OLYMPIC LIFTING AND ALL UNASSISTED FREE WEIGHT TRAINING will improve performance to primal standard and beyond if guided by an experienced conditioning coach. To clarify what I mean by “primal standard”, consider that as developmental beings we had to squat, lunge, bend, push, pull, twist, walk, jog, and run efficiently and effectively to survive with good Action AC air quality. If you couldn’t perform these essential primal patterns, you were a drain on your family or dead, one of the two! An important point to make here is that all seven primal patterns (gait includes walking, jogging, and running) required that you maintain your center of gravity over your base of support at all times. Additionally, they require high levels of neuromuscular integration and significant levels of coordination, and depending on what you were doing required, one or a combination of both righting and tilting reflex activation. Can we say the same for today’s modern machine-based training environment?

The length / force relationships developed with free weights are exactly what the sports doctor ordered in every way. With free weight training, our joint mechanics and gravity create an environment that produces the greatest load on the muscle-tendon complex at a point approximating the strongest point of the length / force relationship of any given muscle-tendon-joint complex. For example, if you were to do a biceps curl with a dumbbell, the load is at its maximum when your forearm is parallel to the earth; that is about mid-range with relation to the sliding filaments in the muscle. In contrast, a biceps curl done against stretch cord resistance produces continually increasing load as the stretch cord lengthens. The obvious point of maximum loading then becomes the point at which the muscle is maximally shortened, which is not where we tend to use our muscles to perform functional activities; with that in mind, you may wonder just how valuable stretch cord training is over the long term.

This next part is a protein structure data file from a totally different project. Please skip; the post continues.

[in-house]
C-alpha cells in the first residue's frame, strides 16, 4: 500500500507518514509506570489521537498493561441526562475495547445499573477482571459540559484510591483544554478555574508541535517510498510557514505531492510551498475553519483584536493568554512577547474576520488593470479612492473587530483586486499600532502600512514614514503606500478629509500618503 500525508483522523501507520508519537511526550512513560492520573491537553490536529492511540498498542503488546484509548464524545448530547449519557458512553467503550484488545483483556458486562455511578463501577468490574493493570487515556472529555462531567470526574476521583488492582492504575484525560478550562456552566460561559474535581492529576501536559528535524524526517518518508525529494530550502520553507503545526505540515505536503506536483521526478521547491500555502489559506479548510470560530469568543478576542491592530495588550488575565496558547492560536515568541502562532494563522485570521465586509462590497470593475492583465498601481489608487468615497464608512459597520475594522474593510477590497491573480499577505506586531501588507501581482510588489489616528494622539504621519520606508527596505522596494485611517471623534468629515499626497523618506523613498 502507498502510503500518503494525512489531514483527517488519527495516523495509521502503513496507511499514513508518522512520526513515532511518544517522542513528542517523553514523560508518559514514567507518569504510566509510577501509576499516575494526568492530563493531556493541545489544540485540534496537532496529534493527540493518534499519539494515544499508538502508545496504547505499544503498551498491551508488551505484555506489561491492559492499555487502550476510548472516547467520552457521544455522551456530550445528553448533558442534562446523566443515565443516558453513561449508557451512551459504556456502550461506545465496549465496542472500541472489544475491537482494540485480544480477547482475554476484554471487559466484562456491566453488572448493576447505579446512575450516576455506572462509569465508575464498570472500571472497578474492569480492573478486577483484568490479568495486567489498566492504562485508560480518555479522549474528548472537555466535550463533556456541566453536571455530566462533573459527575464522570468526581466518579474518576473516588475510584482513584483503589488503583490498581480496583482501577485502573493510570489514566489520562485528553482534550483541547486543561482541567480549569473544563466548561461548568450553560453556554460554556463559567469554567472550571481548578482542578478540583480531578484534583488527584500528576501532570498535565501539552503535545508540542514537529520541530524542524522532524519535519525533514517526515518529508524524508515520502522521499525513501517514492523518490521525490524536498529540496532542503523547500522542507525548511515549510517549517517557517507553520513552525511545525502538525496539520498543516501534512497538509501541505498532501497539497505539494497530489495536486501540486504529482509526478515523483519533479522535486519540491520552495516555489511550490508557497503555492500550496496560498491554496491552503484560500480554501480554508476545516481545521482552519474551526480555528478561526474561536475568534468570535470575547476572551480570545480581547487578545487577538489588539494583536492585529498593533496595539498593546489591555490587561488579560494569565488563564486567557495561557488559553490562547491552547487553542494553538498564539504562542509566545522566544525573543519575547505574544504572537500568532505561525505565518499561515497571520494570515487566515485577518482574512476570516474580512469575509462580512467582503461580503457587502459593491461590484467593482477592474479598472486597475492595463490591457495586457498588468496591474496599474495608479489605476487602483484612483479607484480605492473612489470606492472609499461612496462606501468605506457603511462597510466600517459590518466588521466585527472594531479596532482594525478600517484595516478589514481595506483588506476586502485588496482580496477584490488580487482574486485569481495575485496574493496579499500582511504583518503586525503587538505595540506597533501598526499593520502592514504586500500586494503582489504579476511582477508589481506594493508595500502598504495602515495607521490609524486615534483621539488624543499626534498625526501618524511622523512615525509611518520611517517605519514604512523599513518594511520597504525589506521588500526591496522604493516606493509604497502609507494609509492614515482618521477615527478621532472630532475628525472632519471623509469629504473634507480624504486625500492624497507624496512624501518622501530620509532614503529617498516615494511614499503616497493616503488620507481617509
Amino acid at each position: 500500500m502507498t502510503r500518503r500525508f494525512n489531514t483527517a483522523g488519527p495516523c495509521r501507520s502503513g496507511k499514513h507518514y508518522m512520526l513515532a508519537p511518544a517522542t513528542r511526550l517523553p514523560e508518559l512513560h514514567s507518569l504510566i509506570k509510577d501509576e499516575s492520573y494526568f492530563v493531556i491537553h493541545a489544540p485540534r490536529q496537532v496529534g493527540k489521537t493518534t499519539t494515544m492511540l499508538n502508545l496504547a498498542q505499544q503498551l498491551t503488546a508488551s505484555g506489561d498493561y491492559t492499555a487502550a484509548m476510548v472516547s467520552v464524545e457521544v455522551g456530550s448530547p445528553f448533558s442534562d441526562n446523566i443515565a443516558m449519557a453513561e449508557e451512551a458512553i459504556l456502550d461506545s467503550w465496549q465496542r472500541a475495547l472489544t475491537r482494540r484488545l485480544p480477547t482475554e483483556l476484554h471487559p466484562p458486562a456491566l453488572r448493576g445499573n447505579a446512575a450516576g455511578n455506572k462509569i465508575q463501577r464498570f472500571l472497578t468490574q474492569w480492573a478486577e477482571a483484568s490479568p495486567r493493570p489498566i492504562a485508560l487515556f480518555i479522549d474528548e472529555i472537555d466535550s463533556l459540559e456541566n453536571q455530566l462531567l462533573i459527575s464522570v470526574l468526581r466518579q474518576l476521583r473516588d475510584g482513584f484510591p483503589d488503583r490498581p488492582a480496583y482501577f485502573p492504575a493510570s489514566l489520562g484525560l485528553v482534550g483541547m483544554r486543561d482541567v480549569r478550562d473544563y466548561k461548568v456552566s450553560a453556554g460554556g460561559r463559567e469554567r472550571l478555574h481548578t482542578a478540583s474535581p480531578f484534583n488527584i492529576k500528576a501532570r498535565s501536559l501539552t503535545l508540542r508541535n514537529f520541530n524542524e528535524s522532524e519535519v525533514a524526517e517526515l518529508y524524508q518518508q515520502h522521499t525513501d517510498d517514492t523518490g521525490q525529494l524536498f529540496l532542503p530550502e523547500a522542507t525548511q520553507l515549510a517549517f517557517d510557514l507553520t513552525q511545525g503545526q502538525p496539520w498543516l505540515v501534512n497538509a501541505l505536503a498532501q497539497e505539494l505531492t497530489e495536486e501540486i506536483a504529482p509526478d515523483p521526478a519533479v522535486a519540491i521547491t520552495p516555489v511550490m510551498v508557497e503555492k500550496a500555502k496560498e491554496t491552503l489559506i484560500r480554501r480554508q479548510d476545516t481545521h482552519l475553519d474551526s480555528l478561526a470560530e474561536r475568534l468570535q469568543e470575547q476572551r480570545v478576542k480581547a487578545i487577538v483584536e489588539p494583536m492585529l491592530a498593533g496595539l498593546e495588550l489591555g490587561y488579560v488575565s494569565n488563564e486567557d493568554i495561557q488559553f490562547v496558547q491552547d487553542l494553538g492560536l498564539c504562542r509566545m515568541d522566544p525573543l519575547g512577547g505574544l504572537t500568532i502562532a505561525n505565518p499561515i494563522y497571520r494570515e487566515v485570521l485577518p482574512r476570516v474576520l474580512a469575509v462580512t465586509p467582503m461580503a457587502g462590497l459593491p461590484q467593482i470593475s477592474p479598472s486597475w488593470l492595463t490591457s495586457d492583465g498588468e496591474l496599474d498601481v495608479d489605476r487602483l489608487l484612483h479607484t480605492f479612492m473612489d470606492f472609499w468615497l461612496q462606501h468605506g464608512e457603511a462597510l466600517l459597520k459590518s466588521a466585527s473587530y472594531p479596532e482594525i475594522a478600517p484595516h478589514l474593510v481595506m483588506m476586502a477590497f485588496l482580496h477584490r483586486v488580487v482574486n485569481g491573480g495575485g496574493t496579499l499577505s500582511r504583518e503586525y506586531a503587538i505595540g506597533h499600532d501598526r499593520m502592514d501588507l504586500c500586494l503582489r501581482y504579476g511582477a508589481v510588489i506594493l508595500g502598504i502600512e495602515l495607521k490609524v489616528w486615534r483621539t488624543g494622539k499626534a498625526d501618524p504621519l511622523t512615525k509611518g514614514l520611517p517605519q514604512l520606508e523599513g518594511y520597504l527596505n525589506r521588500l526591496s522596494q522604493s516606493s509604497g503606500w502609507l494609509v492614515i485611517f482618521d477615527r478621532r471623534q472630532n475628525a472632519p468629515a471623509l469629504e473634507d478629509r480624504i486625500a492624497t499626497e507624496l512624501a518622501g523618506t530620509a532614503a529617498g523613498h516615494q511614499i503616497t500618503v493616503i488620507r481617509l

To improve performance and prevent injury, consider where we are all still cave men and women wearing nice clothes and driving cars. When embarking on an exercise program for general health and fitness or for sport, you must ask yourself what biomotor abilities your leisure, work or sport environment requires and select exercises that will enhance performance, not detract from it. In short, the best thing you can do is train predominantly with free weights, a Swiss Ball and some balance and proprioception training toys. You will not only improve performance and prevent injury but you will have fun!




















Rugby/ Aussie Rules Football






Ocean swimming



Mountain biking